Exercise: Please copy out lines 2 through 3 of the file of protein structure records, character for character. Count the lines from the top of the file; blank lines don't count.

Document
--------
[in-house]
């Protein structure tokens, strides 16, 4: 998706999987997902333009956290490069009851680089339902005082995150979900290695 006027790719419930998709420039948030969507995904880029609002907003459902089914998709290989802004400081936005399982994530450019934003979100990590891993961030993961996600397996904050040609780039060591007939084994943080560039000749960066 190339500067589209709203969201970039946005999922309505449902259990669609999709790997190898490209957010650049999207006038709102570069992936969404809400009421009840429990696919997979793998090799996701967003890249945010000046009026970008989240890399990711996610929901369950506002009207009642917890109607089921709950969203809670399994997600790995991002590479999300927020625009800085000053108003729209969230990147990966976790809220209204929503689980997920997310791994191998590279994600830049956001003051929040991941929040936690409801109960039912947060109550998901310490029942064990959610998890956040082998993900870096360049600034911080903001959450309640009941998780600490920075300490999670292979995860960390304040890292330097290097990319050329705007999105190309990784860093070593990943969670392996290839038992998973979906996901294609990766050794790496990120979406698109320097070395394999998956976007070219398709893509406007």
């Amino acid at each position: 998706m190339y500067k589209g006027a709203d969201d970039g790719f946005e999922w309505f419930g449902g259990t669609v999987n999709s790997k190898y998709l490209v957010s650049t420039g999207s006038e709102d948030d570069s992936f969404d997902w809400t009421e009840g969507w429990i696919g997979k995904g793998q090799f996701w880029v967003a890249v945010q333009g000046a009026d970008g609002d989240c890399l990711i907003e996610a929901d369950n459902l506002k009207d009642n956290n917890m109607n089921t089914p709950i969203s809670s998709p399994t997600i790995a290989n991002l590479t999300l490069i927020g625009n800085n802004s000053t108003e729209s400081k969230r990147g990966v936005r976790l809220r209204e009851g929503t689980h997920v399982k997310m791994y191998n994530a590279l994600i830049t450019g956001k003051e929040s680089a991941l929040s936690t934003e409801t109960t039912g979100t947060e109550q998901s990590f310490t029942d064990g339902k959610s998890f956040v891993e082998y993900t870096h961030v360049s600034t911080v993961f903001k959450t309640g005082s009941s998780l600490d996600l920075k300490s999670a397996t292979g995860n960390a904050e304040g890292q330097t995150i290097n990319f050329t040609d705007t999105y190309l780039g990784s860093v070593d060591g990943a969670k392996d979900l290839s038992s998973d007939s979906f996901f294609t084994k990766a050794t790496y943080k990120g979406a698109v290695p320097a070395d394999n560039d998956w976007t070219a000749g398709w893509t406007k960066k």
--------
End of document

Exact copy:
């Protein structure tokens, strides 16, 4: 998706999987997902333009956290490069009851680089339902005082995150979900290695 006027790719419930998709420039948030969507995904880029609002907003459902089914998709290989802004400081936005399982994530450019934003979100990590891993961030993961996600397996904050040609780039060591007939084994943080560039000749960066 190339500067589209709203969201970039946005999922309505449902259990669609999709790997190898490209957010650049999207006038709102570069992936969404809400009421009840429990696919997979793998090799996701967003890249945010000046009026970008989240890399990711996610929901369950506002009207009642917890109607089921709950969203809670399994997600790995991002590479999300927020625009800085000053108003729209969230990147990966976790809220209204929503689980997920997310791994191998590279994600830049956001003051929040991941929040936690409801109960039912947060109550998901310490029942064990959610998890956040082998993900870096360049600034911080903001959450309640009941998780600490920075300490999670292979995860960390304040890292330097290097990319050329705007999105190309990784860093070593990943969670392996290839038992998973979906996901294609990766050794790496990120979406698109320097070395394999998956976007070219398709893509406007």
């Amino acid at each position: 998706m190339y500067k589209g006027a709203d969201d970039g790719f946005e999922w309505f419930g449902g259990t669609v999987n999709s790997k190898y998709l490209v957010s650049t420039g999207s006038e709102d948030d570069s992936f969404d997902w809400t009421e009840g969507w429990i696919g997979k995904g793998q090799f996701w880029v967003a890249v945010q333009g000046a009026d970008g609002d989240c890399l990711i907003e996610a929901d369950n459902l506002k009207d009642n956290n917890m109607n089921t089914p709950i969203s809670s998709p399994t997600i790995a290989n991002l590479t999300l490069i927020g625009n800085n802004s000053t108003e729209s400081k969230r990147g990966v936005r976790l809220r209204e009851g929503t689980h997920v399982k997310m791994y191998n994530a590279l994600i830049t450019g956001k003051e929040s680089a991941l929040s936690t934003e409801t109960t039912g979100t947060e109550q998901s990590f310490t029942d064990g339902k959610s998890f956040v891993e082998y993900t870096h961030v360049s600034t911080v993961f903001k959450t309640g005082s009941s998780l600490d996600l920075k300490s999670a397996t292979g995860n960390a904050e304040g890292q330097t995150i290097n990319f050329t040609d705007t999105y190309l780039g990784s860093v070593d060591g990943a969670k392996d979900l290839s038992s998973d007939s979906f996901f294609t084994k990766a050794t790496y943080k990120g979406a698109v290695p320097a070395d394999n560039d998956w976007t070219a000749g398709w893509t406007k960066k």